NEW QUARTERDECK AIMS TO BE A 'HOT SPOT'
By Vickie McIntyre
When The Sea Pines Resort broke ground for the redevelopment of the Quarterdeck restaurant last spring, Cliff McMackin, Director of Resort Development, declared it was destined to be the new “hot spot” on the island.
Now he’s upped the ante.
“It’s going to be the hot spot of the state,” he boasts, explaining that the space is so special and unique that there’s little to compare it to.
Working with the internationally recognized design firm Hart Howerton, the team from The Sea Pines Resort redesigned the waterfront restaurant in such a way as to capture the ambiance of a ship while also capitalizing on the views.
For starters, the building was raised two feet, enlarged to hold twice as many people and repositioned so three sides of glass windows and slider doors perfectly frame each distinct view — from the yacht basin to the 18th green of Harbour Town Golf Links to the Calibogue Sound.
The salty air and call of the gulls come at no extra charge.
The main entrance, tucked behind the iconic lighthouse, resembles a gangplank, while white shiplap inside the waiting area and handrails wrapped in rope reaffirm the nautical theme.
McMackin, who came to Hilton Head in 2013 and oversaw the renovations at the Plantation Golf Club, Sea Pines Beach Club, and Harbour Town Clubhouse, says enthusiasm for this project was “a slam dunk because we wanted to use it as a catalyst for redevelopment throughout Harbour Town.”
Although the Quarterdeck is a nod to the past, he adds, the tasteful modern do-over will solidify The Sea Pines Resort’s place in the luxury hospitality market.
“We put a lot of time into little details,” he explains.
Outside, the double-lapped siding and wooden brackets add texture, while the roof is a Brazilian hardwood that will weather into shades of silver. Look closely at the stucco and you’ll notice the oyster shells face outward, thereby exposing their colorful purple medallions.
A wooden boardwalk now meanders from the harbour walk to the pier with connections to the new market, restaurant, and Umbrella Bar, where walk-up customers can purchase frozen drinks and refreshing cocktails.
Inside, blue-and-white Spanish tiles lead to the Captain’s Bar and dining room, where wood and brass accents create a French bistro look. The energetic atmosphere boasts a state-of-the-art sound system, several televisions and moveable wall partitions allowing access to the deck.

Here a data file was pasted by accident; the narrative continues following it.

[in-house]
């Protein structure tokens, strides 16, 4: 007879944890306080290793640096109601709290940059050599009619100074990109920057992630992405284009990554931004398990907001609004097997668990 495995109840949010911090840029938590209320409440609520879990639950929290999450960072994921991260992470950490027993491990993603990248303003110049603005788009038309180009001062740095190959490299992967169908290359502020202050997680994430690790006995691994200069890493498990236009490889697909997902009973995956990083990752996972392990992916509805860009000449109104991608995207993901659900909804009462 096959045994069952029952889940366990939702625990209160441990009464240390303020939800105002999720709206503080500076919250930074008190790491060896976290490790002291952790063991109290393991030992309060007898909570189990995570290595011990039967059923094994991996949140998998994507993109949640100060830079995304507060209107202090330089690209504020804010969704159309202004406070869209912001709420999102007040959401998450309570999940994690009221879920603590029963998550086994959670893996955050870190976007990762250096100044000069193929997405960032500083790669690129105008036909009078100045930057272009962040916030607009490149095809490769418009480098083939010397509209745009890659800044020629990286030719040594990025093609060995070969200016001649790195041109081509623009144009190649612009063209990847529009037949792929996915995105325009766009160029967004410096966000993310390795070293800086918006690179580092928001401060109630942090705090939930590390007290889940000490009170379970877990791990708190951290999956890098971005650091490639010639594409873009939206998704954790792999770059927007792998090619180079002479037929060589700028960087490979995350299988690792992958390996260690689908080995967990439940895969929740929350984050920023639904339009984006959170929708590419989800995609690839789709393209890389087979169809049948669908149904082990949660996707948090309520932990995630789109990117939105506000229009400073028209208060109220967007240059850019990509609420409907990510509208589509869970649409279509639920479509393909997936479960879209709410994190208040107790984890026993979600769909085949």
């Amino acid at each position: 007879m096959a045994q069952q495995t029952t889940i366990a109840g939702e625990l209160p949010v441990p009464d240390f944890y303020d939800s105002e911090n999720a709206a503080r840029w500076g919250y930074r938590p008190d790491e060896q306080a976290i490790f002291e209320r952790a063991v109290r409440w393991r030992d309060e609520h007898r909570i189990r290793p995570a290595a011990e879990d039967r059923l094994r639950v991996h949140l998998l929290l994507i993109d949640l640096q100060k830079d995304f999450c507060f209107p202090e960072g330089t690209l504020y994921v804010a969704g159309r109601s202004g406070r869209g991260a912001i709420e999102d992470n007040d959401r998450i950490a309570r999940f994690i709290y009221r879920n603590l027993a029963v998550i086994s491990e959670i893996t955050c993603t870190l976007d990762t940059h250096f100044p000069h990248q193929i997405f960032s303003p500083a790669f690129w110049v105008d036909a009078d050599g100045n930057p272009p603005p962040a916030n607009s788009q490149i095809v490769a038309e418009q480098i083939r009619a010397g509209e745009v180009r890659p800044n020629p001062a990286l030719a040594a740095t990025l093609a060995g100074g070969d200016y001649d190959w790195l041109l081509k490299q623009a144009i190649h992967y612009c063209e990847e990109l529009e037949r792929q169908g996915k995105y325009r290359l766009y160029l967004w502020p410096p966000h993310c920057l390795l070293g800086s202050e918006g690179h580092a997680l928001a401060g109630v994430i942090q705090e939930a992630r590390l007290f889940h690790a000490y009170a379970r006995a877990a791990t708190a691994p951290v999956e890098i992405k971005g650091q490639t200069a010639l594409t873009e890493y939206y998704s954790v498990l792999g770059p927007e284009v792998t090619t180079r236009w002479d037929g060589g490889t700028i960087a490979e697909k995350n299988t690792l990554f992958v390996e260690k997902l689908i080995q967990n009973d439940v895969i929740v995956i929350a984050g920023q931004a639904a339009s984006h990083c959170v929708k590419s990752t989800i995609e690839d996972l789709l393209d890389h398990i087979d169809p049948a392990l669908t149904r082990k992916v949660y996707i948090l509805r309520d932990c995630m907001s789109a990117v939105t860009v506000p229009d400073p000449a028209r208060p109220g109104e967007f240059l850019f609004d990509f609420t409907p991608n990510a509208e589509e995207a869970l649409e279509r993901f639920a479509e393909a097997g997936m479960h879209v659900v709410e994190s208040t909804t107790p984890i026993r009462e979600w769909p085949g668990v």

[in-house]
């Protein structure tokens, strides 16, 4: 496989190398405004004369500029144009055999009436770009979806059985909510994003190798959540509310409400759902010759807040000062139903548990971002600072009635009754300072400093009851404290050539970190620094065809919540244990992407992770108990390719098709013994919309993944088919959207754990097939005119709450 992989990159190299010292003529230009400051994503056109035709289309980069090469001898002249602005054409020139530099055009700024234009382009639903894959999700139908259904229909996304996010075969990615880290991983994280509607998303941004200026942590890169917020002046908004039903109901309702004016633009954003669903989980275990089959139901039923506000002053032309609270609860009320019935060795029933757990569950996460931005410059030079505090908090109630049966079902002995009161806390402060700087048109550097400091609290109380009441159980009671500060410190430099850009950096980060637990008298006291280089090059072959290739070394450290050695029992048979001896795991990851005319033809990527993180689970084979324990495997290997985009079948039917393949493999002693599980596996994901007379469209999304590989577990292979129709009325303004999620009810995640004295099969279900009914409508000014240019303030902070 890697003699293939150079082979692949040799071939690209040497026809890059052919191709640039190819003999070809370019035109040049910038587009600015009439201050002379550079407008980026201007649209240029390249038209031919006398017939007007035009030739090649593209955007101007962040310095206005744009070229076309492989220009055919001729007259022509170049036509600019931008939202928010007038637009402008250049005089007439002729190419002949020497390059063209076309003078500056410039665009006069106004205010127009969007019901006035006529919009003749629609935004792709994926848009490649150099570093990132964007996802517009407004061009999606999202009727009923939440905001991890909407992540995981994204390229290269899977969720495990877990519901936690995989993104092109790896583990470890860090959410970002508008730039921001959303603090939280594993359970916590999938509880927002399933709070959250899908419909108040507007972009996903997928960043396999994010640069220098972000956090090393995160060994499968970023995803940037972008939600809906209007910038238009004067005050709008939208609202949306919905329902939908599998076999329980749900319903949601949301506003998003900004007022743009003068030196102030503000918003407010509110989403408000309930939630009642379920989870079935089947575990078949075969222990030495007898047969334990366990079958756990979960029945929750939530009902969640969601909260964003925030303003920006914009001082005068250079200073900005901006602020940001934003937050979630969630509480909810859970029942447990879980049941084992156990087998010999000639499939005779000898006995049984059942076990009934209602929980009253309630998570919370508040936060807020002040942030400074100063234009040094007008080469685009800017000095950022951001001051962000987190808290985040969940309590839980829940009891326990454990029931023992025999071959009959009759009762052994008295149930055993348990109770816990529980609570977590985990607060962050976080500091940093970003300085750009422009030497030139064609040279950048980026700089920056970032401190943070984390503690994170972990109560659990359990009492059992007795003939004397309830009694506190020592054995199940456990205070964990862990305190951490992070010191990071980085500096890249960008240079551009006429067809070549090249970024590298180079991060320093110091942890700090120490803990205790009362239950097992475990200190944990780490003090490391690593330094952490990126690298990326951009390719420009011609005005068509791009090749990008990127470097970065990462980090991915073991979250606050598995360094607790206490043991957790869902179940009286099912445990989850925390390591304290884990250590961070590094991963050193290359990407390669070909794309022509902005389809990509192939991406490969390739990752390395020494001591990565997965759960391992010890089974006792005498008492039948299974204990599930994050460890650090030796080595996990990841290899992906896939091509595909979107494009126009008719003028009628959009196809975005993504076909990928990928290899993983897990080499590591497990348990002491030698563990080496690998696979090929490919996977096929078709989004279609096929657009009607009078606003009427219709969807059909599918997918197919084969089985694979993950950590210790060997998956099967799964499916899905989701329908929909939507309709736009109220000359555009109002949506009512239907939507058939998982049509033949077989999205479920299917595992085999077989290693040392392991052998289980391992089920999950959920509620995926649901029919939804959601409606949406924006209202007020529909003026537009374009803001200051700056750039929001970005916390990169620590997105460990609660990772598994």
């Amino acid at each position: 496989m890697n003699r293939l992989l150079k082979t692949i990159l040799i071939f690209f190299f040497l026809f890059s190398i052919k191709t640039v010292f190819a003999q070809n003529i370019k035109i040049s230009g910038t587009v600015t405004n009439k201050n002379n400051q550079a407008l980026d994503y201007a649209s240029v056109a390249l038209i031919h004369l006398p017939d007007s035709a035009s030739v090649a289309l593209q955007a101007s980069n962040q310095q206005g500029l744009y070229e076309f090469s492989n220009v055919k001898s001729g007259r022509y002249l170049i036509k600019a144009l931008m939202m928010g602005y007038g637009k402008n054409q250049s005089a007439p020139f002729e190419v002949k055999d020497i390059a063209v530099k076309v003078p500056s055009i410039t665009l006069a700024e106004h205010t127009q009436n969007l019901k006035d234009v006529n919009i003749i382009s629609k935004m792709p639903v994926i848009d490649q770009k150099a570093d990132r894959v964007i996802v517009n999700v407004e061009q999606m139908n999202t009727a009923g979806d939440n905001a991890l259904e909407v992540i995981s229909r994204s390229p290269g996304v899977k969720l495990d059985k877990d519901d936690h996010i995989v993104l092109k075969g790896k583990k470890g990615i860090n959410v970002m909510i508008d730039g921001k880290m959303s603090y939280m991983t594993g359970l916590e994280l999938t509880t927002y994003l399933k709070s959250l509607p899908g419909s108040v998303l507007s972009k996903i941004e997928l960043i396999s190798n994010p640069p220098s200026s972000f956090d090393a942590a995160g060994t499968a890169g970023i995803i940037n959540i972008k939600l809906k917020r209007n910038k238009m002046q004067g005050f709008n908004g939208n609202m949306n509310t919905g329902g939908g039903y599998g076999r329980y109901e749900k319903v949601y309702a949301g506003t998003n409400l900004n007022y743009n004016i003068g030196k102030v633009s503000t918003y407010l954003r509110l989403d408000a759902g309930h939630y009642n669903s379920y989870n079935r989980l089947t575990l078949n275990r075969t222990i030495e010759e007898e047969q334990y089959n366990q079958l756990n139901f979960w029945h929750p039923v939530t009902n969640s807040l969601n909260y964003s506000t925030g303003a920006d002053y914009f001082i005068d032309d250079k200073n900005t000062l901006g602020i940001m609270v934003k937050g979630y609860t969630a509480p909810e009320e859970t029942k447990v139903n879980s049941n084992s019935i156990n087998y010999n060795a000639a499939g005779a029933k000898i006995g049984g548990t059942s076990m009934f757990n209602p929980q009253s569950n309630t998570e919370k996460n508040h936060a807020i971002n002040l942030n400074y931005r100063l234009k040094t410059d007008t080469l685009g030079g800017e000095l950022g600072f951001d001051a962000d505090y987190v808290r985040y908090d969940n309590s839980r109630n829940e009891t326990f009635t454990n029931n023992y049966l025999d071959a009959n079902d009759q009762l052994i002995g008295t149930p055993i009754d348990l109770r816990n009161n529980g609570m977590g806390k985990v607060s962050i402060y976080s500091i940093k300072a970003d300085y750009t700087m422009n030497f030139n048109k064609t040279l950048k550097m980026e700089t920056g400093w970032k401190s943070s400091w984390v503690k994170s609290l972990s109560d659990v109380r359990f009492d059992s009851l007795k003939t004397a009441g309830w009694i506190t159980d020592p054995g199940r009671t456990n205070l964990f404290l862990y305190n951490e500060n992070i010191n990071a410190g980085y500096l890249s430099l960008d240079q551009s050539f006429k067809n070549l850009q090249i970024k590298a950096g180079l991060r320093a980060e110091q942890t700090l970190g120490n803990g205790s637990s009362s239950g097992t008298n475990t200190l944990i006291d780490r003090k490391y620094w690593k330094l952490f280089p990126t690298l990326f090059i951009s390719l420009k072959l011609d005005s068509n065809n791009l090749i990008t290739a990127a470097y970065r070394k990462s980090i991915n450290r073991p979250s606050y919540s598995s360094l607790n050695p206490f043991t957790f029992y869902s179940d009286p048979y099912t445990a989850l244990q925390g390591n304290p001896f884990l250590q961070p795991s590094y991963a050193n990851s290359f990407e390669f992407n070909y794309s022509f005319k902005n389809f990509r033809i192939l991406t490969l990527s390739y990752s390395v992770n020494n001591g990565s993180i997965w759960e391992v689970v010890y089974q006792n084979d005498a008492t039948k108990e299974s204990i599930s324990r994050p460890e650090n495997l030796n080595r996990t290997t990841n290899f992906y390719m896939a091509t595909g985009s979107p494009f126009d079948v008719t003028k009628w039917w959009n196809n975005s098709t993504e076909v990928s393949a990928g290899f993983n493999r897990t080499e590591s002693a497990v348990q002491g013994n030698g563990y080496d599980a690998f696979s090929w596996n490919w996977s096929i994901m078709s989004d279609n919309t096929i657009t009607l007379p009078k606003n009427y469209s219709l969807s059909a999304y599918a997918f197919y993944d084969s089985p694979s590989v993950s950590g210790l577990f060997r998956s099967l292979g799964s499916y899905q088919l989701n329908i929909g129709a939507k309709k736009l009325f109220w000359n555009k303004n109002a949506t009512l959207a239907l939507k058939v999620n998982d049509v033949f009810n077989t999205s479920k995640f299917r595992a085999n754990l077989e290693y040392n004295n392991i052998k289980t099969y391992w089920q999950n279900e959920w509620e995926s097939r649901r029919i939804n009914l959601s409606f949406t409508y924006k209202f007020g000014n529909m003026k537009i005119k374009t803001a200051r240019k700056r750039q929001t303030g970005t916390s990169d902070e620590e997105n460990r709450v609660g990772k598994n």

Upstairs, the ambiance is more subdued. Oysters reign supreme at the Rooftop Bar with a shucking station positioned by the massive zinc circular bar. The wood floor is as much a piece of artwork as is the model boats, salvaged from the original Quarterdeck, hanging from the ceiling around the corner. Head to the deck for sunsets or stargazing.
“I think you could sit up there for 30 to 40 minutes and just be entertained solely by the views,” says McMackin, adding how one day a manatee put on a show as he was giving a tour. “And every afternoon there’s this gentle sea breeze that blows through that people are going to notice and remember.”
There’s also flexible event space that can accommodate 80 people with an option to rent a private dining room at the back of the building which seats 12 to 18 people.
“We booked five events for the RBC Heritage and already have another 11 for the rest of the year,” says Brian Couey, general manager of the Quarterdeck.
He also boasts about the kitchen’s two Josper ovens imported from Spain, describing them as “2,000-pound giant Green Eggs, fired by hardwood charcoal.”
Short on time? Visit the first-floor market where grab-'n-go items like chips and beer as well freshly made po’boy sandwiches and hand-dipped Haagen Dazs ice cream are available.
Considering every facet of this rebuild came together during a year plagued by supply-chain issues, the finished product seems even more remarkable.
“The project team tackled whatever was in front of them,” praises McMackin, “whether it was re-selections or just finding creative engineering solutions.”
He’s also proud of the fact that The Sea Pines Resort built a 96-bed apartment complex for their workers, making hiring 140 additional staff less daunting.
As for future development, McMackin says just a general “refresh” is currently on the agenda, allowing for a reprieve from the intensity of the past year.
No doubt McMackin and his crew are probably headed to the Rooftop Bar, ready to enjoy those breezes.